Some features are not supported on OSB brokers, while not supported, does not necessarily mean Akkeris does not fully support the OSB spec.
Passing parameters on creation. OSB Brokers are not allowed to have parameters passed, this is intentional as we ask that all addon service creators have healthy "safe" defaults for their services and plans that can be modified. Doing this simplifies the addon creation process and makes it vastly easier for us to support features such as Preview Apps, One Click Apps and manifests. Configuration of services can also be done post-provision using actions or through standard upgrade/downgrade mechanisms with different plans. For instance, the postgres engine in the database broker is not passed in as an option but rather part of the plans we offer (
premium-0-v10). This simplifies or flattens the choices for end users.
Volume service, route service type OSB bindings. Only
log drainbindings are supported via OSB brokers. This is intentional as volume services (e.g., file systems) are practices we'd like to discourage in Akkeris due to their opaque nature (see Best Practices and Guidelines for more information). In addition route services are not supported as all applications are only allowed to service https requests through sites or their apps ingress, this helps us enforce security boundaries and tracebility in the network.
Additional Meta Data
Akkeris supports additional metadata for plans and services that you can take advantage of to provide better experiences while users are browsing addon services. This allows you to provide logos, and additional structured information on how your addon works, see the database broker implementation for more infromation: https://github.com/akkeris/database-broker/blob/master/pkg/broker/storage.go#L374.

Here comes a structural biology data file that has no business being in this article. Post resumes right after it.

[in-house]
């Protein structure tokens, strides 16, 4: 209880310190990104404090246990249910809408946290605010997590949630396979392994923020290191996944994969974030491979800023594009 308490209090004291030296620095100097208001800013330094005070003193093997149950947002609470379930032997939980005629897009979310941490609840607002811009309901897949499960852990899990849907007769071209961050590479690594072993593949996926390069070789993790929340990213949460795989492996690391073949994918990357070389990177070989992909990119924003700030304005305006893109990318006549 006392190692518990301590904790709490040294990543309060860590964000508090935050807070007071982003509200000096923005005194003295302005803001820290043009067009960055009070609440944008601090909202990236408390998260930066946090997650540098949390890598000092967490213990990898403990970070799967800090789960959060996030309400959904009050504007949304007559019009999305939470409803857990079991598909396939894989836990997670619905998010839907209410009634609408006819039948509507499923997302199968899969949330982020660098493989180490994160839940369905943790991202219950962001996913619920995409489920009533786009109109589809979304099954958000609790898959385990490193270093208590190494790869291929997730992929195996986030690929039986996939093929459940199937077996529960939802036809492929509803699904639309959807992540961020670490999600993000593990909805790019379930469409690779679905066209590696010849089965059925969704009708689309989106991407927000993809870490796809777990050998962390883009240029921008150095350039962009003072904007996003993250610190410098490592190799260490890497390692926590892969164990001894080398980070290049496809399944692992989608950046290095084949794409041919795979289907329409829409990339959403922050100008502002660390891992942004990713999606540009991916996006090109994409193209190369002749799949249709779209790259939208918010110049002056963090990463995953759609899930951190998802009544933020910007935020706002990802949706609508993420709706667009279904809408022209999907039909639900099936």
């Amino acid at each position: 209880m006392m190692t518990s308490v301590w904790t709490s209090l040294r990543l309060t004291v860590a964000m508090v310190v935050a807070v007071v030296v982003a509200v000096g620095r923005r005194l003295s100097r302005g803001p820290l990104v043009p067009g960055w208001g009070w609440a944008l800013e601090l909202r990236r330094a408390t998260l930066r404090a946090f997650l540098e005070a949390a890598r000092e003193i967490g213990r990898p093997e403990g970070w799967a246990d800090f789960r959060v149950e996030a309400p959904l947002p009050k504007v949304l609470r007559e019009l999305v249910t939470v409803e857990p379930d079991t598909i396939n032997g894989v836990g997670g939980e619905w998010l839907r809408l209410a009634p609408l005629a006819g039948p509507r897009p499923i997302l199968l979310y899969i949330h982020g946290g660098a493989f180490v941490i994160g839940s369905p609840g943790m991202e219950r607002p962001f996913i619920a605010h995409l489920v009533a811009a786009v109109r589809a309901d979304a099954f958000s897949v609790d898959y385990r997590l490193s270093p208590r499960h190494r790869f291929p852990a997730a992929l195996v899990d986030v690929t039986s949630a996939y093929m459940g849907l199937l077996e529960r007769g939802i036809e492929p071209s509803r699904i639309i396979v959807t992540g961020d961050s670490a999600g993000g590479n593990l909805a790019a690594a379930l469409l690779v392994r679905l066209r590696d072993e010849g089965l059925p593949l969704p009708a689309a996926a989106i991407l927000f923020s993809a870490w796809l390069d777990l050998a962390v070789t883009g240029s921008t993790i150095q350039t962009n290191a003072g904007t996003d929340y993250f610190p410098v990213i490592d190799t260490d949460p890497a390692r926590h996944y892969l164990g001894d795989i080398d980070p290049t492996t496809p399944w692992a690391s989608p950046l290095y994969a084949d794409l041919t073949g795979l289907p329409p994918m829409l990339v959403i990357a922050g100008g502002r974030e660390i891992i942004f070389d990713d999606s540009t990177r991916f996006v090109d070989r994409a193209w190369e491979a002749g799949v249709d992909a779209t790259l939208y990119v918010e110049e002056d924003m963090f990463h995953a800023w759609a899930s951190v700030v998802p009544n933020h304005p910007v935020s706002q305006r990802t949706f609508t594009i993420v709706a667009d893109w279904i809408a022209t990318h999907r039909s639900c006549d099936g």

- Provide more plans than you intend to initial expect people to use. Since addons are not pre-provisioned you might as well give users options.
- For shared tenant systems still give different various quotas (even if they are not enforced) to give users expectations of what resources they are guaranteed. If the actual resources ends up being larger than expected treat it as "burstable" or "elastic".
- Name plans based on use cases (such as hobby, dev, production). If there's multi-dimensions or two primary factors to an addon consider using the nomenclature
shield-Xas these are commonly used across Akkeris.
- Use pricing models rather than strict cost pass-through with addon pricing. For instance, on databases creating a read replica may considerably increase the cost of a database, however Akkeris does not support post-provision price changes, to support this the cost of read replicas are blended with the general price. When creating an addon service such as this either A) build the cost of the possibility of a replica into the overal cost, or B) create a plan that includes a read replica that includes the cost and read replica up front.
- For shared tenant systems avoid naming a plan as "shared". This does not give users any expectations of what they will recieve, nor does it tell them what they are guaranteed to have. It's better to simply state what you intend to guarantee the user in a plan (even if they end up recieving more) than to not guarantee the user any resources and state that is "shared".
- Use t-shirt sizes such as
large. Focusing uses to intentionally think about the plans by giving them more nuanced names is preferred.